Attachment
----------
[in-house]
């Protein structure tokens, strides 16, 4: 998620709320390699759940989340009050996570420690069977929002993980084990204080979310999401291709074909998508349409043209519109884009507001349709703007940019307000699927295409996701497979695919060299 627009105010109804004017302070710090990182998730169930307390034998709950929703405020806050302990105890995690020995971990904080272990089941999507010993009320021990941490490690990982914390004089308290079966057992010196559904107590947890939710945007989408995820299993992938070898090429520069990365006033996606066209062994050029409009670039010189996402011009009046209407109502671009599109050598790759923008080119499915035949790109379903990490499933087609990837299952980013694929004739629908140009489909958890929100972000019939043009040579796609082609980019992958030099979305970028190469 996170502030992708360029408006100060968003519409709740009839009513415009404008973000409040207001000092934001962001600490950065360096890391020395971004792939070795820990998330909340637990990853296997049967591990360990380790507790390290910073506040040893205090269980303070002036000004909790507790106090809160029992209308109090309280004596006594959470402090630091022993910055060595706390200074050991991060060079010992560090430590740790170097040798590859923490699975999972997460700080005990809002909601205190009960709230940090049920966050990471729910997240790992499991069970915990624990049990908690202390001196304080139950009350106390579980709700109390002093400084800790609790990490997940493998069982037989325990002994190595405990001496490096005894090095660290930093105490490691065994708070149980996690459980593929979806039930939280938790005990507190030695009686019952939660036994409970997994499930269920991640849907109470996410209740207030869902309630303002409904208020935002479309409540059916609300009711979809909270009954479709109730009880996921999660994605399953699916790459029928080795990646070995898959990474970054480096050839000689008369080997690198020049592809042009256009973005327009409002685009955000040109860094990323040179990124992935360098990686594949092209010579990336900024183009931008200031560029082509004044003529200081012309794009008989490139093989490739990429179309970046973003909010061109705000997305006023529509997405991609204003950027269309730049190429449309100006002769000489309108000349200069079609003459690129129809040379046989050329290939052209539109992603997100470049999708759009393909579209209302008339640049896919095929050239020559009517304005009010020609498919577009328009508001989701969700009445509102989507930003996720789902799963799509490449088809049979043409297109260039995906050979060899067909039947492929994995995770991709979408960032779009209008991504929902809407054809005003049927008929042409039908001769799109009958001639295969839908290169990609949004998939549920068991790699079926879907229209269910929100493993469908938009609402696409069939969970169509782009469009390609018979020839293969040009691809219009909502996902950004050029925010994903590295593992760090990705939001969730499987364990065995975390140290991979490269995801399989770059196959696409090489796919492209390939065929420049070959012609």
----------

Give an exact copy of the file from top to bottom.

[in-house]
């Protein structure tokens, strides 16, 4: 998620709320390699759940989340009050996570420690069977929002993980084990204080979310999401291709074909998508349409043209519109884009507001349709703007940019307000699927295409996701497979695919060299 627009105010109804004017302070710090990182998730169930307390034998709950929703405020806050302990105890995690020995971990904080272990089941999507010993009320021990941490490690990982914390004089308290079966057992010196559904107590947890939710945007989408995820299993992938070898090429520069990365006033996606066209062994050029409009670039010189996402011009009046209407109502671009599109050598790759923008080119499915035949790109379903990490499933087609990837299952980013694929004739629908140009489909958890929100972000019939043009040579796609082609980019992958030099979305970028190469 996170502030992708360029408006100060968003519409709740009839009513415009404008973000409040207001000092934001962001600490950065360096890391020395971004792939070795820990998330909340637990990853296997049967591990360990380790507790390290910073506040040893205090269980303070002036000004909790507790106090809160029992209308109090309280004596006594959470402090630091022993910055060595706390200074050991991060060079010992560090430590740790170097040798590859923490699975999972997460700080005990809002909601205190009960709230940090049920966050990471729910997240790992499991069970915990624990049990908690202390001196304080139950009350106390579980709700109390002093400084800790609790990490997940493998069982037989325990002994190595405990001496490096005894090095660290930093105490490691065994708070149980996690459980593929979806039930939280938790005990507190030695009686019952939660036994409970997994499930269920991640849907109470996410209740207030869902309630303002409904208020935002479309409540059916609300009711979809909270009954479709109730009880996921999660994605399953699916790459029928080795990646070995898959990474970054480096050839000689008369080997690198020049592809042009256009973005327009409002685009955000040109860094990323040179990124992935360098990686594949092209010579990336900024183009931008200031560029082509004044003529200081012309794009008989490139093989490739990429179309970046973003909010061109705000997305006023529509997405991609204003950027269309730049190429449309100006002769000489309108000349200069079609003459690129129809040379046989050329290939052209539109992603997100470049999708759009393909579209209302008339640049896919095929050239020559009517304005009010020609498919577009328009508001989701969700009445509102989507930003996720789902799963799509490449088809049979043409297109260039995906050979060899067909039947492929994995995770991709979408960032779009209008991504929902809407054809005003049927008929042409039908001769799109009958001639295969839908290169990609949004998939549920068991790699079926879907229209269910929100493993469908938009609402696409069939969970169509782009469009390609018979020839293969040009691809219009909502996902950004050029925010994903590295593992760090990705939001969730499987364990065995975390140290991979490269995801399989770059196959696409090489796919492209390939065929420049070959012609």